It looks like Dominic Thiem was on the money when he reflected on his defeat to Novak Djokovic in the Madrid Open semi-finals.
"If Djokovic played like this in previous tournaments he wouldn’t had those early losses," the Austrian world No 4 said after his 7-6, 7-6 defeat to the top-seeded Serbian on Saturday. "But he always plays better when we get closer to grand slams."
Indeed he does. After winning a third successive grand slam title at the Australian Open in January, Djokovic slumped to early defeats at Indian Wells, Miami and Monte Carlo, twice to players ranked outside the top 20.
But with the French Open just around the corner, Djokovic has started to raise his level, and his victory in the Madrid Masters 1000 tournament was a timely reminder of why the 15-time major champion remains light years ahead of his rivals.
Having received a bye in the first round and a walkover in the quarter-finals following Marin Cilic's withdrawal with illness, Djokovic only needed to win four matches in the Spanish capital to clinch the title.
Yet, that should not take away from a week in which the 31-year-old Serb looked to be edging closer toward his rock-solid, clinical best. He didn't lose a set all week and in the final, didn't even face a break point against an admittedly exhausted Stefanos Tsitsipas.
"I feel like this tournament win was very important for my level of confidence because after the Australian Open I wasn't playing my best, I wasn't finding the right game and the consistency on the court in Indian Wells, Miami and Monte Carlo," Djokovic said.
"(It's a) very important time for me in the season, because this gives me a lot of confidence prior to Rome and, of course, Roland Garros, where I definitely want to play my best."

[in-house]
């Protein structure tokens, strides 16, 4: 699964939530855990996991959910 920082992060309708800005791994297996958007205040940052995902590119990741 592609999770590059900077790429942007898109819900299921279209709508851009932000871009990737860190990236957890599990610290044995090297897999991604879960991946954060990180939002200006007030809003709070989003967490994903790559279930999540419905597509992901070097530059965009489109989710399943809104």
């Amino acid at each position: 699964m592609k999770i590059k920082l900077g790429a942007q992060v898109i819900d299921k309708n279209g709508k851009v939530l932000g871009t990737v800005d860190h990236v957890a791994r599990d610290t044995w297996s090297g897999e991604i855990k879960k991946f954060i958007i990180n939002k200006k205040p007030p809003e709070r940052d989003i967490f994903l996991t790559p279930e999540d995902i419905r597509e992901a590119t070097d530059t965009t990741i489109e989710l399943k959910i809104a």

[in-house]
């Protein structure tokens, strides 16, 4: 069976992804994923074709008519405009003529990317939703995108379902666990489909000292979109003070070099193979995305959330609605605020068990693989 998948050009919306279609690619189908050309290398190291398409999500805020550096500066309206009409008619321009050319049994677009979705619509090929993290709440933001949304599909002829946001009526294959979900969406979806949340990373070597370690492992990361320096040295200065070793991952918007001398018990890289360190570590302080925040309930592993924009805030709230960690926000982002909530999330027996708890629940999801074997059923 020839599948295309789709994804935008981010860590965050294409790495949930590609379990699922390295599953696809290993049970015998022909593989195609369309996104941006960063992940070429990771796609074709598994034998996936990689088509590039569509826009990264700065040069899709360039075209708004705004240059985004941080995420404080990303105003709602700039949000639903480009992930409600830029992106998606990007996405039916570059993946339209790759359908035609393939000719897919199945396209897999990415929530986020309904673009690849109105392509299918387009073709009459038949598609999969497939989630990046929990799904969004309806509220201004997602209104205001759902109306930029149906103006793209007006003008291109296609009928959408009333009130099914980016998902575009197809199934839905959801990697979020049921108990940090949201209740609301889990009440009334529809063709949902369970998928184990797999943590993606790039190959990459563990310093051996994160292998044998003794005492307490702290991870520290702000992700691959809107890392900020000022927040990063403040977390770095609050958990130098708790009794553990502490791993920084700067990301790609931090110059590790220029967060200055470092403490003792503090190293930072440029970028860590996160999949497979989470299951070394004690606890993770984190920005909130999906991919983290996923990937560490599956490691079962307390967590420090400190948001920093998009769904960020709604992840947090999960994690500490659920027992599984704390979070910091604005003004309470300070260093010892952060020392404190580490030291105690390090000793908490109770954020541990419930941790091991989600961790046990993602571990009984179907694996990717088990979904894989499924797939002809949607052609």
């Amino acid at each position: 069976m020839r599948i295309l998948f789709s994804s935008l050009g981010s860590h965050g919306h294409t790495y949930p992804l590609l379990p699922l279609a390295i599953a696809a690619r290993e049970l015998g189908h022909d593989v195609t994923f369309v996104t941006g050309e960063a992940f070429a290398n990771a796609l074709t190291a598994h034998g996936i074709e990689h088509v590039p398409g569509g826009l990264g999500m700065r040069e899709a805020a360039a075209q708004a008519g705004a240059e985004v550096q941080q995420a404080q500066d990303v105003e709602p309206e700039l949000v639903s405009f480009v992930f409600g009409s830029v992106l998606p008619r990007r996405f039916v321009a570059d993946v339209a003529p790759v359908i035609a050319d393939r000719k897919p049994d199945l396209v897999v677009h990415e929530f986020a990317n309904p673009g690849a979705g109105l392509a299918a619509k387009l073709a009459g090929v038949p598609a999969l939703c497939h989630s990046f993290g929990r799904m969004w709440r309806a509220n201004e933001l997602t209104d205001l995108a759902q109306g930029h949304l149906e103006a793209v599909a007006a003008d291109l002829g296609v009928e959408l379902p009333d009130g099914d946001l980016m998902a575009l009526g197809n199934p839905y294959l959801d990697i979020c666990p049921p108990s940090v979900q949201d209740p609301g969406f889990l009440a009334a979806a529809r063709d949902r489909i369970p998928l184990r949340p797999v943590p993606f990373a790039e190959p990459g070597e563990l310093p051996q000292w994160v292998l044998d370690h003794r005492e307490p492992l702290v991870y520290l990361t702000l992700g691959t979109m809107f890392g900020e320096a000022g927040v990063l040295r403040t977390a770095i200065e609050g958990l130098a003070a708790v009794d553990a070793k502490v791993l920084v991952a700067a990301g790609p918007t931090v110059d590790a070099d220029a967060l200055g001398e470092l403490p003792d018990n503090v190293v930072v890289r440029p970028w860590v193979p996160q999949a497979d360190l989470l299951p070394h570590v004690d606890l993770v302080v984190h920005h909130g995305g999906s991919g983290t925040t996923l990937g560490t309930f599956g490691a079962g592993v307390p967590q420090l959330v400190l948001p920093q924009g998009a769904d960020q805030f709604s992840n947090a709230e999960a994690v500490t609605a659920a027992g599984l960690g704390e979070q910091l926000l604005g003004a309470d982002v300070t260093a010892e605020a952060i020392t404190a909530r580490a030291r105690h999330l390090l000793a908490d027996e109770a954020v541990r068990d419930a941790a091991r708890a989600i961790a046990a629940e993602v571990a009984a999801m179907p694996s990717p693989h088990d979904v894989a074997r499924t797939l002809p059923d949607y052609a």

The scary prospect for Djokovic's rivals is that it was all quite easy in Madrid. Even when his serve was broken a few times against Thiem, there was always the sense Djokovic would regain control.
Djokovic has always been a player motivated by set goals, and having drawn level with Nadal on 33 Masters titles in Madrid - his first clay court trophy since winning the French Open three years ago - an immediate target will be to pull clear by going back-to-back and winning a fifth title in Rome this week.
"These are the best tournaments, biggest tournaments we have in our sport, in the ATP, of course alongside the Grand Slams," Djokovic said. "This is as important and as good as it gets."
As Nadal struggles to hit his previously incomparable clay court heights - three successive semi-final exits have inevitably rang alarm bells - Djokovic is primed to take advantage of his long-time rival's plight.
At this stage, the Spanish world No 2 is the marginal favourite to win a record-extending 12th French Open title, but another strong showing from Djokovic in Rome - combined with another relative disappointment by Nadal - will swing expectations in favour of the rejuvenated world No 1.